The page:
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Biogeography is a science that attempts to describe the changing distributions and geographic patterns of living and fossil species of plants and animals. It is also concerned with the factors responsible for the variations in distributions. It therefore wants to answer questions as to where do species occur, how the species got to be where they are, and where are the greatest concentrations. It also tries to explain in part the causes of biodiversity.

Biogeography Articles

Nope, not a jackal but a wolf!
Aren't we all familiar with this infamous line: "a wolf hiding in sheep's clothing…"? Well, how about "wolf hiding in a jackal's rig"? Based on genetic analysis, the animal is not a jackal but a distinct subspecies of grey wolf.

Date: 28 Mar 2011, Rating: not rated

Google Earth Aids Discovery Of Early African Mammal Fossils
A limestone countertop, a practiced eye and Google Earth all played roles in the discovery of a trove of fossils that may shed light on the origins of African wildlife.

Date: 4 Mar 2010, Rating: 5.00

King Crabs Go Deep To Avoid Hot Water
Researchers from the University of Southampton have drawn together 200 years' worth of oceanographic knowledge to investigate the distribution of a notorious deep-sea giant - the king crab.

Date: 4 Mar 2010, Rating: 5.00

Raft or Bridge: How Did Iguanas Reach Tiny Pacific Islands?
Scientists have long puzzled over how iguanas, a group of lizards mostly found in the Americas, came to inhabit the isolated Pacific islands of Fiji and Tonga.

Date: 4 Mar 2010, Rating: not rated

Fish Poisoning May Be Why Polynesians Left Paradise
Ciguatera poisoning, the food-borne disease that can come from eating large, carnivorous reef fish, causes vomiting, headaches, and a burning sensation upon contact with cold surfaces.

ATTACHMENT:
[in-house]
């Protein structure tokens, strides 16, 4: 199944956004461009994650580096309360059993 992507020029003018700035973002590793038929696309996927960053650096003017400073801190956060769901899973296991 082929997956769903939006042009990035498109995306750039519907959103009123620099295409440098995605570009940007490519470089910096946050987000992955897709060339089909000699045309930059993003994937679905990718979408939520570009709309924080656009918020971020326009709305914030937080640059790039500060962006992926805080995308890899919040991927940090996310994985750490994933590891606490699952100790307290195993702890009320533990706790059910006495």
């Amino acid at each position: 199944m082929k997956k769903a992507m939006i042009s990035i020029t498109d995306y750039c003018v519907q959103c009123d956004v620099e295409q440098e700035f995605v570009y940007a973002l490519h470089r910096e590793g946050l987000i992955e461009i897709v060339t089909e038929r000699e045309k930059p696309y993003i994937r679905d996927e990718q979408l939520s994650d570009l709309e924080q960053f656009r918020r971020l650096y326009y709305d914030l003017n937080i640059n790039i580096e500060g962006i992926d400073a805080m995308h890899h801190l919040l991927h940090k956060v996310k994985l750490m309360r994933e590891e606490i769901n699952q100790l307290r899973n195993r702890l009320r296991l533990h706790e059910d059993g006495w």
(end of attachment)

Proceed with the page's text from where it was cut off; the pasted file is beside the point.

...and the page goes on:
Date: 4 Mar 2010, Rating: not rated

Sea Level Rises Offer New Explanation For Puzzling Biological Divide Along Malay Peninsula
Ecologists at the University of California, San Diego, offer a new explanation for an apparently abrupt switch in the kinds in of mammals found along the Malay Peninsula in southeast Asia in the absence of any geographical barrier.

Date: 4 Mar 2010, Rating: 1.00

Plant Life Discovery On Boston Harbor Islands Could Help Future Damage Caused By Exotic Species
The recent findings by a team of Northeastern University ecologists studying plant life on the Boston Harbor Islands may advance societal efforts to stem the damage caused by invading exotic species.

Date: 4 Mar 2010, Rating: not rated

Flower Garden Banks National Marine Sanctuary Among Healthiest Coral Reefs In Gulf Of Mexico
Flower Garden Banks National Marine Sanctuary is among the healthiest coral reef ecosystems in the tropical Caribbean and Gulf of Mexico

Date: 4 Mar 2010, Rating: not rated

Meta-population structure in a coral reef fish demonstrated by genetic data on patterns of migration, extinction and re-colonisation
Management strategies for coral reefs are dependant on information about the spatial population structure and connectivity of reef organisms.